Asian restaurants around the DU campus.

The University of Denver has a multitude of great dining options near its campus, but can sometimes lack variety. 7 of the restaurants in a 4 block radius around campus are Japanese, Chinese, Vietnamese, and Thai. So how can a school with only 6% of its population composed of international students support this many Asian restaurants?

For one, they appeal to a really wide variety of people, and many students have a particular favorite they like to go to. In addition the variety of cuisines mean that you can get something different at each restaurant without feeling as though you are eating the same thing.


In addition many of their prices are low enough that college students don’t feel like they are spending too much when they go out to eat, and so can eat out at these restaurants more frequently.

Hillary A. Smith, a professor of Chinese history at DU believes that one reason these restaurants can stay in business is because a large percentage of the international students at DU are Asian, and are generally wealthy. She also said that many of them want to feel like they’re getting a taste of home when they go out to eat, and the wide variety of cuisines means they can get that wherever they are from.


Smith also thinks that the number of Asian restaurants in the DU area is a result of the increasing numbers of people of all backgrounds moving to Denver. Being one of the fastest growing cities in the U.S. it’s natural that people would open a restaurant in a location where they have a large number of customers.

Smith went on to say that she does not eat from a lot of the nearby restaurants because she has young children at home who also need to be fed, and stated that they would rather go somewhere close to where they live.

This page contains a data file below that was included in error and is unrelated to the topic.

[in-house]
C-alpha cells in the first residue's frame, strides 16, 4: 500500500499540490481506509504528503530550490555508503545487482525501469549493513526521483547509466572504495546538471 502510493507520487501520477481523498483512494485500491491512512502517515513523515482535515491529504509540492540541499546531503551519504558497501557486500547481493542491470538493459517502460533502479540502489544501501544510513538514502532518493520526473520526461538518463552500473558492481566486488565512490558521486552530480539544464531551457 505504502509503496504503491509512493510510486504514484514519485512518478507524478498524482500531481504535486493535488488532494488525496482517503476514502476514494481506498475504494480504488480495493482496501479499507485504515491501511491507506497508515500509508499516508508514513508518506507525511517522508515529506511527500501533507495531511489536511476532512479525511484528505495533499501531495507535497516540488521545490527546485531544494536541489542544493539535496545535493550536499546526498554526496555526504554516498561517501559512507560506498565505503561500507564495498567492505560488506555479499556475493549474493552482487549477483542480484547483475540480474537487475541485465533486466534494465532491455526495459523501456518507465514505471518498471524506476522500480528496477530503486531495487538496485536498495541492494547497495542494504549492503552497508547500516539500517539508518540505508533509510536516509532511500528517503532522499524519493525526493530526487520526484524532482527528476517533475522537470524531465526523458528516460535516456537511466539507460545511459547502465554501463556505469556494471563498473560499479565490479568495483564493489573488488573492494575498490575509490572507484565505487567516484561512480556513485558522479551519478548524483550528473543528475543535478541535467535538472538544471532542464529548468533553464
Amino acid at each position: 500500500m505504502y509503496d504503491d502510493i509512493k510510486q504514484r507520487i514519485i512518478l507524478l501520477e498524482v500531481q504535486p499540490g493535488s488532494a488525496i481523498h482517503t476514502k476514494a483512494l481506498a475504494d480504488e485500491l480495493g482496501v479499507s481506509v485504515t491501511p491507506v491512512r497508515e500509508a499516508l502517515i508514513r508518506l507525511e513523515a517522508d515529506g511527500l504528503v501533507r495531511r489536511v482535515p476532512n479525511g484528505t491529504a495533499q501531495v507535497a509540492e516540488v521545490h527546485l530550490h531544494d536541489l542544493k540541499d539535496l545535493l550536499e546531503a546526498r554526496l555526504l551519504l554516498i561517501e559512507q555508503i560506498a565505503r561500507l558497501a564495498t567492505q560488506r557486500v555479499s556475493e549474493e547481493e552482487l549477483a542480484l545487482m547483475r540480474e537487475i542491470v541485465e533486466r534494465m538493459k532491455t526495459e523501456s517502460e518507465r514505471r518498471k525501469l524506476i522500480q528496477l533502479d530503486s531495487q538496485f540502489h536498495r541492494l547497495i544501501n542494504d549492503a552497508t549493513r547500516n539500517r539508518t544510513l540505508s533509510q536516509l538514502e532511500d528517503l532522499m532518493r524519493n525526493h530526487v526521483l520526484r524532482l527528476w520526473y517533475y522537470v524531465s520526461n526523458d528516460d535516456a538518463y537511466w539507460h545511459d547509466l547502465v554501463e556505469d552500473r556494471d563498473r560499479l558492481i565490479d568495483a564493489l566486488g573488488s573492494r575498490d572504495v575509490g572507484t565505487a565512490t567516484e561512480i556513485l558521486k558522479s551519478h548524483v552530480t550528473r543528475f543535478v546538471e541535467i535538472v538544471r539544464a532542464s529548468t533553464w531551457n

Xin, an international student we interviewed said that he normally eats further away from campus, at restaurants that he feels are the most authentic. He recommended that people looking for a truly authentic Szechuan experience go to Star Kitchen, which he believes has stayed true to its Chinese roots.

He did say that even authentic Chinese food in the U.S. is much healthier than in China because they use less MSG here. He also believes however that American Chinese food is not as good because it is not as spicy as its true Chinese counterparts.

Asian restaurants in Denver have become so numerous and tasty that, Westword, and all have articles, or rankings of the best in the metro area.

Smith believes this is good for business, saying that increased competition leads to better restaurants, and that an increasing international population at DU will weed out what is, and is not, authentic. She hopes that at some point in the future she will be able to try some of the many options around the campus.

With such a wide variety of restaurants and cuisines its hard to go wrong, but Smith believes that to get the best tips on where to eat students should ask their international peers for authentic tasty recommendations.


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